We did not assess the association between type of ART regimen (Protease Inhibitor verses Non-Nucleotide Reverse Transcriptase Inhibitor) and CD4 or WAZ response in these analyses because the ART regimen was selected based on age and, thus, these variables were highly correlated (Pearson correlation coefficient (PCC) = 0.79). In addition, absolute CD4 and CD4% were highly correlated (PCC = 0.65); therefore we chose to include only CD4% as a covariate. Chronic diarrhea and OIs; and chronic diarrhea and WAZ were not highly correlated (PCC = 0.13 and −0.16 respectively); therefore, they were included as separate covariates in the final models.

Results

A total of 1,030 children initiated ART therapy at McCord Hospital and St. Mary's Hospital between August 2003 and December 2008. Of these, 647 were eligible for the study (Figure 1). Of those who were ineligible: 127 patients were missing baseline CD4 results; 69 children died, were lost to follow up or transferred to another facility within the first six months of ART; 21 children transferred into care without documentation; 10 children did not have CD4 results within the first 12 months of therapy; and 129 children were older than 10 years at ART initiation. Clinical and demographic characteristics for this cohort of children <10 years old are located in Table 1. After six months of ART, 587 had complete results. After 12 months of ART, 467 children had complete results. Due to the amount of missing and unavailable data, we evaluated characteristics of those children with and without available follow-up results (Table 1). At six months, there was no statistically significant difference between those children with available results and those with unavailable results. At 12 months, those with available results had higher baseline absolute CD4 and had a higher rate of tuberculosis at ART initiation.

thumbnail
Figure 1. Selection of Children for Analysis from a Cohort of HIV-infected <10 Years Old Children Initiating ART, South Africa, August 2003–December 2008.

http://dx.doi.org/10.1371/journal.pone.0033611.g001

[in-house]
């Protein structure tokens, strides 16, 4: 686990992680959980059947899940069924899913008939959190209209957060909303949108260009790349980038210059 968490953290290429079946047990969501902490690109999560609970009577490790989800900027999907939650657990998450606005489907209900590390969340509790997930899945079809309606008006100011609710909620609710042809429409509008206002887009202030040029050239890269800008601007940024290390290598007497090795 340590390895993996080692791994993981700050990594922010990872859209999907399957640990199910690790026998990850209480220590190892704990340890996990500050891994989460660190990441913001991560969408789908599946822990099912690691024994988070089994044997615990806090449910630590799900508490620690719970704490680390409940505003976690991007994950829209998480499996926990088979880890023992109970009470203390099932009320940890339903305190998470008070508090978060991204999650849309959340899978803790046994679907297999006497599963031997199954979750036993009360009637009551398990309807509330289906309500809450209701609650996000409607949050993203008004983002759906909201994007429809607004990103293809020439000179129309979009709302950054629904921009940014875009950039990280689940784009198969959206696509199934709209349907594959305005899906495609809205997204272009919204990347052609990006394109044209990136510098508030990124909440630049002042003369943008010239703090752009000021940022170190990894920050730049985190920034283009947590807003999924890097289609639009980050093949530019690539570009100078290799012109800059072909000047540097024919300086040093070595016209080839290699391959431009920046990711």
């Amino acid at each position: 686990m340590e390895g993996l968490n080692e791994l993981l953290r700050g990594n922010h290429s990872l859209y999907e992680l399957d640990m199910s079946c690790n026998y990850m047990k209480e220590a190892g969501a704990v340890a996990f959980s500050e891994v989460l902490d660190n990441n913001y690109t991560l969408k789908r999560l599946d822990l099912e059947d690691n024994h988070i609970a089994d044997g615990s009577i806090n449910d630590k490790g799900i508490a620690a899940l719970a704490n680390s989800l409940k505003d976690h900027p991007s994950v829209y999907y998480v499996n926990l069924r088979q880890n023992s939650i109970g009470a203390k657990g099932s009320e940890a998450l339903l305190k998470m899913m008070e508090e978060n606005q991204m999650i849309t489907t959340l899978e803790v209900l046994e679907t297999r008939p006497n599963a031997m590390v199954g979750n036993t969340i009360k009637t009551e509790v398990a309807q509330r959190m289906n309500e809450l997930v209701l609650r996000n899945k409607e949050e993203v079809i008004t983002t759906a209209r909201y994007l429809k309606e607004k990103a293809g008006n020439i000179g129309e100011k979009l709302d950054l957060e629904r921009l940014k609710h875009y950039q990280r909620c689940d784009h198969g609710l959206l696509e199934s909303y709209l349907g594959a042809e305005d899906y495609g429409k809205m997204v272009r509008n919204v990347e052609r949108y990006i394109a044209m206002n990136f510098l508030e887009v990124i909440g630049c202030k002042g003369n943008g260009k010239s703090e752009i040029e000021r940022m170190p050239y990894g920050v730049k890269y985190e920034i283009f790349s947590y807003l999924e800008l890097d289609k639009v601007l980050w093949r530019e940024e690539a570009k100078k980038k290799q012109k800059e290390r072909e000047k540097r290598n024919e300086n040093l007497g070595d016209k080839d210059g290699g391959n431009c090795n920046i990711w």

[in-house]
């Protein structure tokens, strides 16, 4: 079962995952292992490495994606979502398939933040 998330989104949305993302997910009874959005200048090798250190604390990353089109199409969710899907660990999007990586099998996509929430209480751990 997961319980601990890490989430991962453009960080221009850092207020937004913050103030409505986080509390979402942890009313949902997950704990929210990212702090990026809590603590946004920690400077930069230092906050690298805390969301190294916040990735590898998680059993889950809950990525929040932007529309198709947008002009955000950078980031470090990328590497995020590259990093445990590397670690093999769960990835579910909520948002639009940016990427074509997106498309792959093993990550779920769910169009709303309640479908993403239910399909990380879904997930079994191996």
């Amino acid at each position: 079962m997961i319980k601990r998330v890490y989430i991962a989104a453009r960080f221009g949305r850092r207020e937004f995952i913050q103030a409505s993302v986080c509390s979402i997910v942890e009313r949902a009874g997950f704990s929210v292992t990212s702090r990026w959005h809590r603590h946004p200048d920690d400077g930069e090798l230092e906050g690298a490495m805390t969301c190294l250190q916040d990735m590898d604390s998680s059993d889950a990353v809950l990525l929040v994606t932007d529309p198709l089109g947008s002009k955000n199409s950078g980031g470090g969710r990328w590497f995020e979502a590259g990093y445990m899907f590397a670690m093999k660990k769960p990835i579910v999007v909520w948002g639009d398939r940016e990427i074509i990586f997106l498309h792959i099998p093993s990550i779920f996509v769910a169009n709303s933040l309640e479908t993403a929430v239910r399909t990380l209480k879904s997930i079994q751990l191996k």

thumbnail
Table 1. Baseline Clinical and Demographic Characteristics of a Cohort of HIV-infected <10 Years Old Children Initiating ART, by CD4 Availability at Six and 12 months, South Africa, August 2003–December 2008.

http://dx.doi.org/10.1371/journal.pone.0033611.t001

Overall response to ART is shown in Figure 2. Viral suppression rates (to less than 400 copies/ml) were 84% after six months of therapy and 88% after 12 months of therapy. CD4 recovery (as defined above) was achieved in 73% of children after six months and 89% after 12 months. After six months of ART, 58% of children had improved WAZ (defined above), and 64% of children achieved an improved WAZ after 12 months. Mortality in this cohort was 8.8%. There was no difference in viral suppression, immunologic response or weight response based on location of care.

thumbnail
Figure 2. Percentage Response to ART at Six and 12 Months for a Cohort of HIV-infected <10 Years Old Children Initiating ART, South Africa, August 2003–December 2008.

http://dx.doi.org/10.1371/journal.pone.0033611.g002

Predictors of CD4 Recovery

We performed univariate logistic regression (Table 2) and multivariate logistic regression (Table 3) to identify predictors of CD4 response to ART after six and 12 months of therapy. The final multivariate logistic regression model for the six-month analysis revealed that presence of chronic diarrhea (p = 0.007), lower baseline hemoglobin (p = 0.037) and virologic failure (p = 0.046) were significantly associated with poor CD4 recovery. In multivariate analysis, children with documented chronic diarrhea at baseline were more likely to have poor CD4 recovery (OR = 2.05; 95% CI 1.22–3.46) independent of baseline nutritional status. Children with lower baseline hemoglobin had significantly worse CD4 recovery (OR = 0.87 for each 1 g/dl decrease in hemoglobin; 95% CI 0.75–0.99). Additionally, children whose viral load remained >400 copies/ml at six months were more likely to have poor CD4 recovery at six months (OR = 1.75; 95% CI: 1.01–3.03).